Edible flowers have been esteemed as food throughout the world for hundreds of years. Today they are featured in restaurants, magazines and cookbooks, but home cooks use them mostly as an attractive garnish. The variations in color, flavor and texture qualify them to be much more than a plate decoration. More than seventy kinds of plants produce ornamental flowers that are safe to eat. Be sure to use fresh, organic flower petals that have been rinsed in cool water to remove “little beasties”. One cup of water with one tablespoon of vinegar will flush them out.
The flowers of culinary herbs are more than a “pretty face”. They provide a more subtle flavor than the leaf, and increase the number of edible flowers available many fold. We will explore the use of both ornamental flowers and herb flowers in this column. Sample a petal before adding it to your recipe because the flavor can vary due to growing conditions and plant variety.
There are some safety rules for flower consumers! Eat only organically grown flowers which you know are edible and have not been toxically treated. Keep in mind that some flowers are poisonous! Don’t eat flowers if you have allergies, asthma, or hayfever which might be connected to them. It may help prevent allergic reactions if you remove the pistils and stamens (pollen carrying parts) of the flower.
If we categorize flowers by their flavor it will make it easier to choose the one with the “right stuff” to dress up a recipe. It is best to start with a few petals and add more to your taste. If you are looking for a minty flavor the obvious choice is any member of the mint family. Pansies and violas (johnny-jump-ups) also impart a mild mint taste. For a citrus verve use lemon verbena, lemon balm, hibiscus rosasinensis and signet marigold. Bee balm (Monarda didyma) adds a citrus spark with a striking red tubular flower as a bonus. Lemon-gem marigold is lemony and spicy.
For a sweet taste you may be surprised to know that young dandelion flowers (Taraxacum spp.) fit the bill. The emphasis here is on young, because the older blooms are bitter. Honeysuckle (Lonicera japonica) and jasmine (jasminum sambac) are sweet with a floral essence. CAUTION: The berries of honeysuckle are toxic. One part of a plant being edible does not hold true of all its parts!
If you want a particular fruit essence in a dish there are many flowers to choose from. Chamomile imparts a sweet applelike taste. It should not be used however if you are allergic to ragweed. The petals of Rosa eglanteria are likened to ripe apples in scent and flavor. Pineapple sage has beautiful red trumpet shaped flowers and imparts the flavor it is named for. The daylily (Hemerocallis spp.) has a mellow melon taste. Do not confuse it with other lilies, which may be poisonous.
For a “touch of spice” try anise hyssop and fennel for their licorice verve. Dianthus caryophyllus is clovelike. Lavender (lavandula spp.), jasmine (jasminum sambac), lilac (syringa spp.) and sweet violets are floral and perfumy. A small amount goes a long way!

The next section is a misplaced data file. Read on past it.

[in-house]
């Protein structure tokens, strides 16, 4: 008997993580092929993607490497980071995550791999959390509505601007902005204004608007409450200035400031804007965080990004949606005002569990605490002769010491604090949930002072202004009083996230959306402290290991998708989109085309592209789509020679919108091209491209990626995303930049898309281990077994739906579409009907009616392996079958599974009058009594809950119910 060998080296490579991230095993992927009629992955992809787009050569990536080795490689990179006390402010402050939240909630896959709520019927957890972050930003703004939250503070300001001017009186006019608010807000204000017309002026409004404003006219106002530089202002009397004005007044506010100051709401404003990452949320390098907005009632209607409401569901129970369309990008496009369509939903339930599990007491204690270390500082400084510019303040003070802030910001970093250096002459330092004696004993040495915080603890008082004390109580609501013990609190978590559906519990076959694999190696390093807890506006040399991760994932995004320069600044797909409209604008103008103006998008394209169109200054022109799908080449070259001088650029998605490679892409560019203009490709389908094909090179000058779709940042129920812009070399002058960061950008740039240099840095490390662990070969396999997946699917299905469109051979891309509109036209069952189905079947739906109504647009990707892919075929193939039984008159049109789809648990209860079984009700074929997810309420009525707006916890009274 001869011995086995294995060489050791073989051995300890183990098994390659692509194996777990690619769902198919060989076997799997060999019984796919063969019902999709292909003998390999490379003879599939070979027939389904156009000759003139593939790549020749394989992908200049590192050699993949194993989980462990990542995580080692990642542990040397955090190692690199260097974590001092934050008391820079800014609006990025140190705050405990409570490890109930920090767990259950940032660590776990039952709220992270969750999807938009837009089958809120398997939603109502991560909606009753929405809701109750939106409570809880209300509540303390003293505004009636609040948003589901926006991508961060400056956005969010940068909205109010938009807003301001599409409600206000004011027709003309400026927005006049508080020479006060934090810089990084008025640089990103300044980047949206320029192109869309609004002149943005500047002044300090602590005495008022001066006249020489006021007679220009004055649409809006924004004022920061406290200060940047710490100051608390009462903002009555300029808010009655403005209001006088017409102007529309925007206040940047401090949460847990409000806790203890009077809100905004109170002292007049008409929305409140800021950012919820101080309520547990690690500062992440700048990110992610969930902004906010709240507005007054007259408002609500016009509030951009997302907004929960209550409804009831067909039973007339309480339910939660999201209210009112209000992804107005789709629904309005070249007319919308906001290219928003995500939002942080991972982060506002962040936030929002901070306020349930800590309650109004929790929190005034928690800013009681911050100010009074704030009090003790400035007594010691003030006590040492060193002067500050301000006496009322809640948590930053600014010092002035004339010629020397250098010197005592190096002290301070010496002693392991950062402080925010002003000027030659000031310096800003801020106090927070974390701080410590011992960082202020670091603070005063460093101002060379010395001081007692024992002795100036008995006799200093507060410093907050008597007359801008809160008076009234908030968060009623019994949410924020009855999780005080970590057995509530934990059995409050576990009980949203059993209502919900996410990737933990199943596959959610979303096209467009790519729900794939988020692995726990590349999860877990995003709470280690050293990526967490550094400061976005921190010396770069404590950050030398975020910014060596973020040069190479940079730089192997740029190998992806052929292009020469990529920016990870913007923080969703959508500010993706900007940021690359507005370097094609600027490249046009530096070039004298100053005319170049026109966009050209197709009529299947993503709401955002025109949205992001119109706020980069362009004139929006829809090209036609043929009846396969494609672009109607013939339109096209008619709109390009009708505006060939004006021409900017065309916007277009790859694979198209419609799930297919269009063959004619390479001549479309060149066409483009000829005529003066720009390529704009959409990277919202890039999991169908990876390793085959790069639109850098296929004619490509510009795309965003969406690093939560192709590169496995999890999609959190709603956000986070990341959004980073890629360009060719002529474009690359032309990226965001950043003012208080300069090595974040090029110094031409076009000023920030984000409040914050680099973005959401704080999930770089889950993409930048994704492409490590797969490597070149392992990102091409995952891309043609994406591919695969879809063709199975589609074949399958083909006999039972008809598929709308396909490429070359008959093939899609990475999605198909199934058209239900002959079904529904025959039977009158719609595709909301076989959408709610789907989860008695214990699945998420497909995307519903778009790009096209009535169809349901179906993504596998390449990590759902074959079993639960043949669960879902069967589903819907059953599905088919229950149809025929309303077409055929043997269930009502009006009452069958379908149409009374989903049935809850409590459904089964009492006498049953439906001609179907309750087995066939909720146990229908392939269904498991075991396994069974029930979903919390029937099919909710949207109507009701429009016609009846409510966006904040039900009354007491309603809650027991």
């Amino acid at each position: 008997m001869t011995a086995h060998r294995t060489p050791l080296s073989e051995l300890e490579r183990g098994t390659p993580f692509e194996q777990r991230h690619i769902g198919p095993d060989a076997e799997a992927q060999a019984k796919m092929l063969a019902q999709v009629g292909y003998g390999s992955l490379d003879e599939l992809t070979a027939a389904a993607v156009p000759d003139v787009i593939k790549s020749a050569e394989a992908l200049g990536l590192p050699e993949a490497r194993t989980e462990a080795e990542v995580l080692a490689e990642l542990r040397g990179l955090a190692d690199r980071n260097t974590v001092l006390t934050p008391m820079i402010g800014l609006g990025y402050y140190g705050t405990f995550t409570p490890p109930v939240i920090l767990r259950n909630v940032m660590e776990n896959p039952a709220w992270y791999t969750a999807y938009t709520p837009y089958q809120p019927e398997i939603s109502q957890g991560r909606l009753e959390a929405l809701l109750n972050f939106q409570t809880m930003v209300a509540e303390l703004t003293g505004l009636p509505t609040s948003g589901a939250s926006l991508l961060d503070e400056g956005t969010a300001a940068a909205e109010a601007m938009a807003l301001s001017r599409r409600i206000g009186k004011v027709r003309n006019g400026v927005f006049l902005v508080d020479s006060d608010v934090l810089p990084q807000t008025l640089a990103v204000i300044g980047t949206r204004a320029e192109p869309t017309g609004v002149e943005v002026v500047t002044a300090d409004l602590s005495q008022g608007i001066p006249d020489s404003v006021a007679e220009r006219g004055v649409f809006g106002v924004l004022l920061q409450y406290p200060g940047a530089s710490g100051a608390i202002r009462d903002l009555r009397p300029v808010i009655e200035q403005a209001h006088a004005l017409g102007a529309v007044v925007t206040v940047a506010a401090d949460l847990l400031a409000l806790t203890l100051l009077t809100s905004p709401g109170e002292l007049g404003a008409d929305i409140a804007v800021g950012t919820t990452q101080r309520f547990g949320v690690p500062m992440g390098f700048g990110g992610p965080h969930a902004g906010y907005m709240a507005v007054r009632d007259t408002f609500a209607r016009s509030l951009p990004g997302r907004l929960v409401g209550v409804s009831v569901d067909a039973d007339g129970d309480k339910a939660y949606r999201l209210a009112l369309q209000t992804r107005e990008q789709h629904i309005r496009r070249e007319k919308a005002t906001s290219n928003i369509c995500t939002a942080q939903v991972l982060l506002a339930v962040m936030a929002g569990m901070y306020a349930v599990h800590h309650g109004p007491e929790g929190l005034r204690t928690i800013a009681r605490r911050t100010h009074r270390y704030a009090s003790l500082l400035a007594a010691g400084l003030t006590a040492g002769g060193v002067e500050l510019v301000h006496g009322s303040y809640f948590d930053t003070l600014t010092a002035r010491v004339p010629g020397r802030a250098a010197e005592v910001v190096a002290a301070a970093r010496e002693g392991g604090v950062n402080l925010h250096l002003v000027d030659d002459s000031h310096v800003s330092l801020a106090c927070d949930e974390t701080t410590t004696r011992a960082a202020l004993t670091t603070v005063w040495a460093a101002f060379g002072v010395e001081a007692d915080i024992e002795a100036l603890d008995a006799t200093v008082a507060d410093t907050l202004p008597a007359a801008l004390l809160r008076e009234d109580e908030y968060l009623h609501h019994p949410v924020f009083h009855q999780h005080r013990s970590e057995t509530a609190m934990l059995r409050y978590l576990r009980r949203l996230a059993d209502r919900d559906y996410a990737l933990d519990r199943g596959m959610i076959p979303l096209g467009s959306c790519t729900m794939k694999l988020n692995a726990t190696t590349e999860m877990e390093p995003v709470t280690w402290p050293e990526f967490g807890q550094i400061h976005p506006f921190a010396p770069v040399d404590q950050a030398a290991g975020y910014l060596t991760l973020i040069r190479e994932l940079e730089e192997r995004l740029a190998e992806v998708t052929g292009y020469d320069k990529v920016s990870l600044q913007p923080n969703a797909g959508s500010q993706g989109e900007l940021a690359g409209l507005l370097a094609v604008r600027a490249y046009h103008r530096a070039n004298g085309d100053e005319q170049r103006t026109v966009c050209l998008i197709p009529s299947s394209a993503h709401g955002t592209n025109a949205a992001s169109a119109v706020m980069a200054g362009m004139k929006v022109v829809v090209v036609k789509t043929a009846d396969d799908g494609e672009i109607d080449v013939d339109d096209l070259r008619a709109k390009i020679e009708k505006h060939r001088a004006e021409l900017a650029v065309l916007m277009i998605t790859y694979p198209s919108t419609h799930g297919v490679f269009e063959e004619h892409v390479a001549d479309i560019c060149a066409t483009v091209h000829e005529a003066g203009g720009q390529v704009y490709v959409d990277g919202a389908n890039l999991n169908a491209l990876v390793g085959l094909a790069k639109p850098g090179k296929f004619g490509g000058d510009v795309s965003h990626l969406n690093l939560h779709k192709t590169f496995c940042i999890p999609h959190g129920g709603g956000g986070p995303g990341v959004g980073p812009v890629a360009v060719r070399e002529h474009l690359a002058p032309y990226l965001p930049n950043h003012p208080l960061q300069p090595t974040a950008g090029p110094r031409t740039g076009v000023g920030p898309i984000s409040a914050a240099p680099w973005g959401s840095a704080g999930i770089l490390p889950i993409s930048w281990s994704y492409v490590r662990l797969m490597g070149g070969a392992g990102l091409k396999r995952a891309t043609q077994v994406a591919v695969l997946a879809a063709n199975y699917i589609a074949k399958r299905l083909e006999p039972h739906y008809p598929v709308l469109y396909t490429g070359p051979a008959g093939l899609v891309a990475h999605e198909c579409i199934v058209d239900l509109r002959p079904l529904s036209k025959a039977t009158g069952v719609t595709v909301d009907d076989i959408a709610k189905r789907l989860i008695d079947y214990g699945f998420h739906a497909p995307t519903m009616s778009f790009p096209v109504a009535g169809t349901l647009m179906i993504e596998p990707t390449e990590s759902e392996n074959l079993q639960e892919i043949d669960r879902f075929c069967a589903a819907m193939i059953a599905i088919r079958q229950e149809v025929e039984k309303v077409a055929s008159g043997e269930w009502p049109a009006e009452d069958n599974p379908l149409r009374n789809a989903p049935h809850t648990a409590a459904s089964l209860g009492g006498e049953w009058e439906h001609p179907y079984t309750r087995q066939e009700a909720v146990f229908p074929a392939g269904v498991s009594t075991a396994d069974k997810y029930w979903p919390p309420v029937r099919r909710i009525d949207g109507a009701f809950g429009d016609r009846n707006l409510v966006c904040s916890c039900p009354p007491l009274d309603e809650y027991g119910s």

That onion\garlic flavor is evident with the flowers of chives, garlic chives and society garlic (Tulbaghia violacea). Society garlic flowers have the mildest flavor of this group. If peppery is what you are after use the flowers of arugula, nasturtium, calendula, mustard and radishes. The hollyhock variety Alcea rosea has a nutty flavor. The red bud (Cercis canadensis) and the tulip (Tulipa spp.) are bean or pealike in flavor.
There are many flavors to explore with scented geraniums (pelargonium spp.). These include apple, lemon. rose, lime and nutmeg. It was the herb originally used in finger bowls to cut the grease and leave fingers clean and fragrant.
You can cultivate a variety of flowers with colors and flavors that take your cooking to new creative heights. Growing them yourself gives you control over quality and safety. You probably already enjoy some of these flowers in your landscape. Now, you can relish these incredible edibles in your kitchen as well.
This column is dedicated to my “Gourmet Lunch Group” buddies of many years. The theme of our last luncheon at my house was favorite flowers. We shared many sweet stories about the flowers we enjoy. Check my Website at www.herbbasket.net for photos. Keep your flowery questions coming and enjoy a sweetly scented month!
Floral Recipes and Uses
Flowers with sweet, floral and perfumy tastes are used in:
Fruit salads, cake batters and beverages
Flowers with a mint or fruit flavor are used in:
Teas, desserts, yogurts, and fruit salad
Flowers with a peppery or onion flavor are used in:
Vegetable and pasta salads, egg dishes, cheese dips and spreads
Use instead of the more expensive saffron to add color to rice, savory custards, and soft cheese:
First cook the flowers in milk to extract the pigment. Add the colored milk to the dish being prepared.
Follow your favorite recipe to crystallize these flowers for sweet toppers on desserts:
Pansies, viola’s, calendula, pelargonium, borage, cornflower and miniature roses.
Choose flowers that are newly opened, clean and dry. Remove stamens and pistils if flowers are large enough.